If you have any questions regarding these services or wish to discuss treatment of your animal, please call us.
Puppies can be vaccinated from 8 weeks of age with a second injection 2 weeks later. To ensure full immunity you should wait a further week before allowing your puppy to mix with other dogs without the risk of contracting these diseases. Vaccination protects against distemper, hepatitis, parvovirus, parainfluenza and leptospirosis.
Yearly boosters are required to maintain immunity against these diseases.
We can also vaccinate against kennel cough (a contagious upper respiratory tract disease). We advise you to have your dog/puppy vaccinated against kennel cough especially if you are booking them into kennels or intend to take them to dog shows/places where they may mix with lots of other dogs.
Kittens can be vaccinated from 9 weeks of age with the second injection 3 - 4 weeks later. Vaccination protects against cat flu and infectious enteritis. A vaccine is also available for Feline Leukaemia Virus, which can be transmitted by fighting or even grooming. FELV causes the cat's immune system to fail which causes secondary infections, tumours or death.
For full protection against these diseases, an annual booster vaccination is required.
Rabbits can be vaccinated for Myxomatosis from the age of 6 weeks with full immunity developing in another 14 days. Myxomatosis causes blindness and difficulty eating and drinking. Death usually occurs within 12 days of infection.
A vaccination against Viral Haemorraghic Disease (VHD) is usually given from 10 weeks of age. VHD is rapidly fatal to rabbits who come into contact with the disease.
Unfortunately vaccinations for myxomatosis and VHD cannot be given at the same time, a minimum of 14 days between vaccinations is required. It is worth remembering this when considering vaccination timings.
Both of these distressing, deadly diseases can be eliminated through vaccination.
Annual booster vaccinations are required to maintain immunity.
We recommend that all pets are microchipped to ensure an early return home in the event that your pet becomes lost. Microchipping can also deter thieves looking to steal valuable, pedigree animals.
Microchipping involves the insertion of a small microchip under the skin of your pet, usually between the shoulder blades. The microchip contains a unique 16 digit number which can be read by scanners at vets, local authority centres and most animal rescue centres.
This number can then be accessed on the national database where your contact details are stored.
Neutering is an operation to either spay or castrate your pet. If you do not intend to breed from your pet, we recommend having them neutered when they are young to avoid potential health problems in later life.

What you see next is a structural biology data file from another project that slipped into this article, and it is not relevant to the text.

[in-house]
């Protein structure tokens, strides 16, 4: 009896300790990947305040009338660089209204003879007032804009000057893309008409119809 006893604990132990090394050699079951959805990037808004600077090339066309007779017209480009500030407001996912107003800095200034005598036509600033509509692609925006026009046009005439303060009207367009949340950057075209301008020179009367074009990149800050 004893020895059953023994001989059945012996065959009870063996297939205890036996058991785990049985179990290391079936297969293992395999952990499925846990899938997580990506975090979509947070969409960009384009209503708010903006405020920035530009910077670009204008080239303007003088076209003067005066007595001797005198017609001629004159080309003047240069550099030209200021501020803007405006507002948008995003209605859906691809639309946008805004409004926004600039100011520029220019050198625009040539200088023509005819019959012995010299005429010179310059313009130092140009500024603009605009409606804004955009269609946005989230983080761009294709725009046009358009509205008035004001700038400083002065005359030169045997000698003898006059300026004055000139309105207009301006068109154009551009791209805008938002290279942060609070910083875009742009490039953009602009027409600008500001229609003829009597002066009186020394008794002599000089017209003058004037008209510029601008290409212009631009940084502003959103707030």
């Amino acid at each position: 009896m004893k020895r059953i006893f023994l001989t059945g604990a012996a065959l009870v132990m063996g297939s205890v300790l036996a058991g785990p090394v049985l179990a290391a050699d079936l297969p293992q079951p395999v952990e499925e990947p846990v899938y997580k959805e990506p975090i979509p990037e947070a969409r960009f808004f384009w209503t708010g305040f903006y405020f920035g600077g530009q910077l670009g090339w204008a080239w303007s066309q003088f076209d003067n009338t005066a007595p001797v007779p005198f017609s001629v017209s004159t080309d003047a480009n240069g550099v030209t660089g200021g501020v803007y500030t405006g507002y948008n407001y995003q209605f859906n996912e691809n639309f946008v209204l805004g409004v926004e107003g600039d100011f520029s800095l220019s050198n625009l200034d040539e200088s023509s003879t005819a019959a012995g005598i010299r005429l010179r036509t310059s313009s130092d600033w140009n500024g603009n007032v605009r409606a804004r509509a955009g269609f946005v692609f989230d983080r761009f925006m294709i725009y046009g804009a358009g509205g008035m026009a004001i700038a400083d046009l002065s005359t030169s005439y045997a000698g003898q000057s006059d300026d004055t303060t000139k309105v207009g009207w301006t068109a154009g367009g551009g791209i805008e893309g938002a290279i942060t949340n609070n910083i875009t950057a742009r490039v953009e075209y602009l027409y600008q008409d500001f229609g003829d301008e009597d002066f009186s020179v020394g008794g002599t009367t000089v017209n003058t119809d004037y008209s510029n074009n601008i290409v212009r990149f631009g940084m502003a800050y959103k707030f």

Neutering is usually a routine operation and your pet will be able to go home the same day.
Dogs - Males
Male dogs can be castrated from 6 months of age.
There are a number of benefits to castration of male dogs. Aggressive behaviour is less likely in castrated dogs as they are no longer driven by testosterone to try and dominate the "pack" (i.e. your family). Castration can also prevent overt sexual behaviour as entire dogs often seek an outlet for their sexual urges.
An unneutered dog may also stray after unneutered female dogs and become lost.
There are many health benefits to castration. As the testicles are removed during the operation, there is no risk of testicular cancer in later life and the risk of other cancers which are testosterone responsive are much reduced. Prostate problems as your dog gets older are also less likely if he has been castrated.
Dogs - Females
In many breeds there is no benefit in your bitch having its first season. However if you have a Doberman or an Old English Sheepdog let them have their first season before getting them spayed. Researchers have found that letting the Doberman or Old English Sheepdog have their first season decreases the risk of incontinence in later life. This is only the case with these 2 breeds.
Female puppies can be spayed from 6 months of age. The first season occurs between 8 - 11 months of age.
If your puppy has had her first season, wait until 6 weeks after her season has finished before having her spayed.
The main benefit of having your puppy spayed is that she will be unable to get pregnant. A litter of puppies may seem a good idea but there is no health benefit to your dog having a litter and remember, puppies take a lot of time and attention!
If you decide not to have her spayed, during her life your bitch will come into season approximately every 6 months. She will drip blood from her vulva, attract entire male dogs and possibly, run away to find a mate.